New, award-winning JOURNEYS Burma hiking trip visits remote Himalayan areas with local guides and village style accommodations.
Ann Arbor, MI – JOURNEYS International’ s Trek to the Last Village in Burma (Myanmar) has been selected by National Geographic Traveler for a 2012 “Tours of a Lifetime Award” as announced in the May issue of the publication. JOURNEYS, an ecotourism company founded in 1978, has been a consistent recipient of the award over the seven years it has been given. The honor is awarded to tour operators for various categories of travel.
In 2011 JOURNEYS won for their “Apes, Arts and Dragons” tour in Indonesia, a program featuring encounters with Orangutans, Komodo Dragons, and the distinctive cultures and natural history of Java, Bali, Borneo and the Komodo Island area. That trip operates with multiple departures each summer.
This year’s award-winning trip is an adventurous, ten-day, hiking and cross-cultural trek in far northern Burma to the base of the easternmost portion of the Himalayan Range. Working with their namesake operator in Burma, JOURNEYS Nature and Culture Explorations, small groups of participants, accompanied by a cook, porters and multilingual local guides hike through valleys, foothills and virgin forests and stay in local villages in the Putao region of Burma. The trip can also be combined with more conventional sightseeing extensions to famous sites like Bagan, Mandalay, Inle Lake and the Yangon area.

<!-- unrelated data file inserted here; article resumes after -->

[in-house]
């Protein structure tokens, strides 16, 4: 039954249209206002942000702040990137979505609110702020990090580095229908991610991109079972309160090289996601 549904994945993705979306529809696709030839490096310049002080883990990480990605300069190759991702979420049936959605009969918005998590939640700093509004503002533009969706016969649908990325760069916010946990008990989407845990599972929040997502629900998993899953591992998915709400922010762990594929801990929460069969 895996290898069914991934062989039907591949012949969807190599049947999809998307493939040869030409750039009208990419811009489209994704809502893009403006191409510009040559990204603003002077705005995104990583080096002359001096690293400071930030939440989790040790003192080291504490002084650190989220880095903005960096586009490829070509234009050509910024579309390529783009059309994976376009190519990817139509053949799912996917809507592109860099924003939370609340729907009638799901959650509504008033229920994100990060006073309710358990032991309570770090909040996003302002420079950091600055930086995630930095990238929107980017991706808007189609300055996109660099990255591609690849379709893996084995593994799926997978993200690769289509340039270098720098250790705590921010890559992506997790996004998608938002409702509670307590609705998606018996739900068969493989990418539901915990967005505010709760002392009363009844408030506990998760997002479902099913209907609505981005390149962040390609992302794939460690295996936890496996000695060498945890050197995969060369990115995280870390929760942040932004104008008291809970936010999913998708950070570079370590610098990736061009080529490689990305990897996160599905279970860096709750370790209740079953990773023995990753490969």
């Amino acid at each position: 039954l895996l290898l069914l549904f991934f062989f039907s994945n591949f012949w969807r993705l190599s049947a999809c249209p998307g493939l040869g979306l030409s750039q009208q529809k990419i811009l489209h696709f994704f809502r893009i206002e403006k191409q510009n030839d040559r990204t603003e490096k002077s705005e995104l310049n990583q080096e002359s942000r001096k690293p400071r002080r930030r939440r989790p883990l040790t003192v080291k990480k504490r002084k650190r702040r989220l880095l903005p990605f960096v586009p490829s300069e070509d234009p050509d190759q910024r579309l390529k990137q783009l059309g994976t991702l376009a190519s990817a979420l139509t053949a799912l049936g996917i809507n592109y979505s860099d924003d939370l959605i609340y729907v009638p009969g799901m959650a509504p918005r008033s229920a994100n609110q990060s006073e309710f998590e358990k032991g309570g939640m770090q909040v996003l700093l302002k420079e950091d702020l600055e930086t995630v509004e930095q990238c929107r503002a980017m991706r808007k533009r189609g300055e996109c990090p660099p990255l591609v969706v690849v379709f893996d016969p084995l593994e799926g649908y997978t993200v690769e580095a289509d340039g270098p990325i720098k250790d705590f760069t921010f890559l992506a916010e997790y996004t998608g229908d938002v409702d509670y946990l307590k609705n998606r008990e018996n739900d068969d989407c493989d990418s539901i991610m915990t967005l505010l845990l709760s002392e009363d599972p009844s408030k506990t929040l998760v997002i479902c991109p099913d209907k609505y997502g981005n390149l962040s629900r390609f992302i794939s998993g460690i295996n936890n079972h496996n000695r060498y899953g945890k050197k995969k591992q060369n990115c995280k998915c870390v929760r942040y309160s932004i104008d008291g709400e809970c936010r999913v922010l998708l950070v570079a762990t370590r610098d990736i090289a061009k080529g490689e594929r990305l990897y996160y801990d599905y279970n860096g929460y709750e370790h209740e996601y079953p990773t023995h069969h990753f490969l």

“With the positive political news and growing traveler interest in Burma we felt a need for a different kind of trip that breaks away from the traditional tourist centers,” say Will Weber, founder of JOURNEYS. ” This is a trip to meet the tribal peoples of northern Burma who have had very little contact with Westerners before this, but who are very friendly and welcoming.”
Weber and JOURNEYS have a long history of working with small private operators in Burma in offering travel that avoided government services and military obstacles to cross-cultural travel.
“The situation there is now much different,” says Weber who led a group on a “Last Village Trek” last year. “People feel free to speak openly and there are no restrictions on whom we speak with and no sense of overbearing military or police presence. The problem Burmese have now is managing growth and the rush of development interest that has followed in the wake of political and economic liberalization.”
The Trek to the Last Village, however, in extreme northern Burma is not likely to see economic development or a big tourist influx soon. For much of the year the region can only be reached by air. The best season for travel in the area is November through May. JOURNEYS has offered a variety of group, customized and independent tour and travel arrangements in Burma since 1986. Travelers interested in visiting other areas of Burma should be aware that the expected ending of US government sanctions has meant advance reservations are essential for still-limited accommodations and services.
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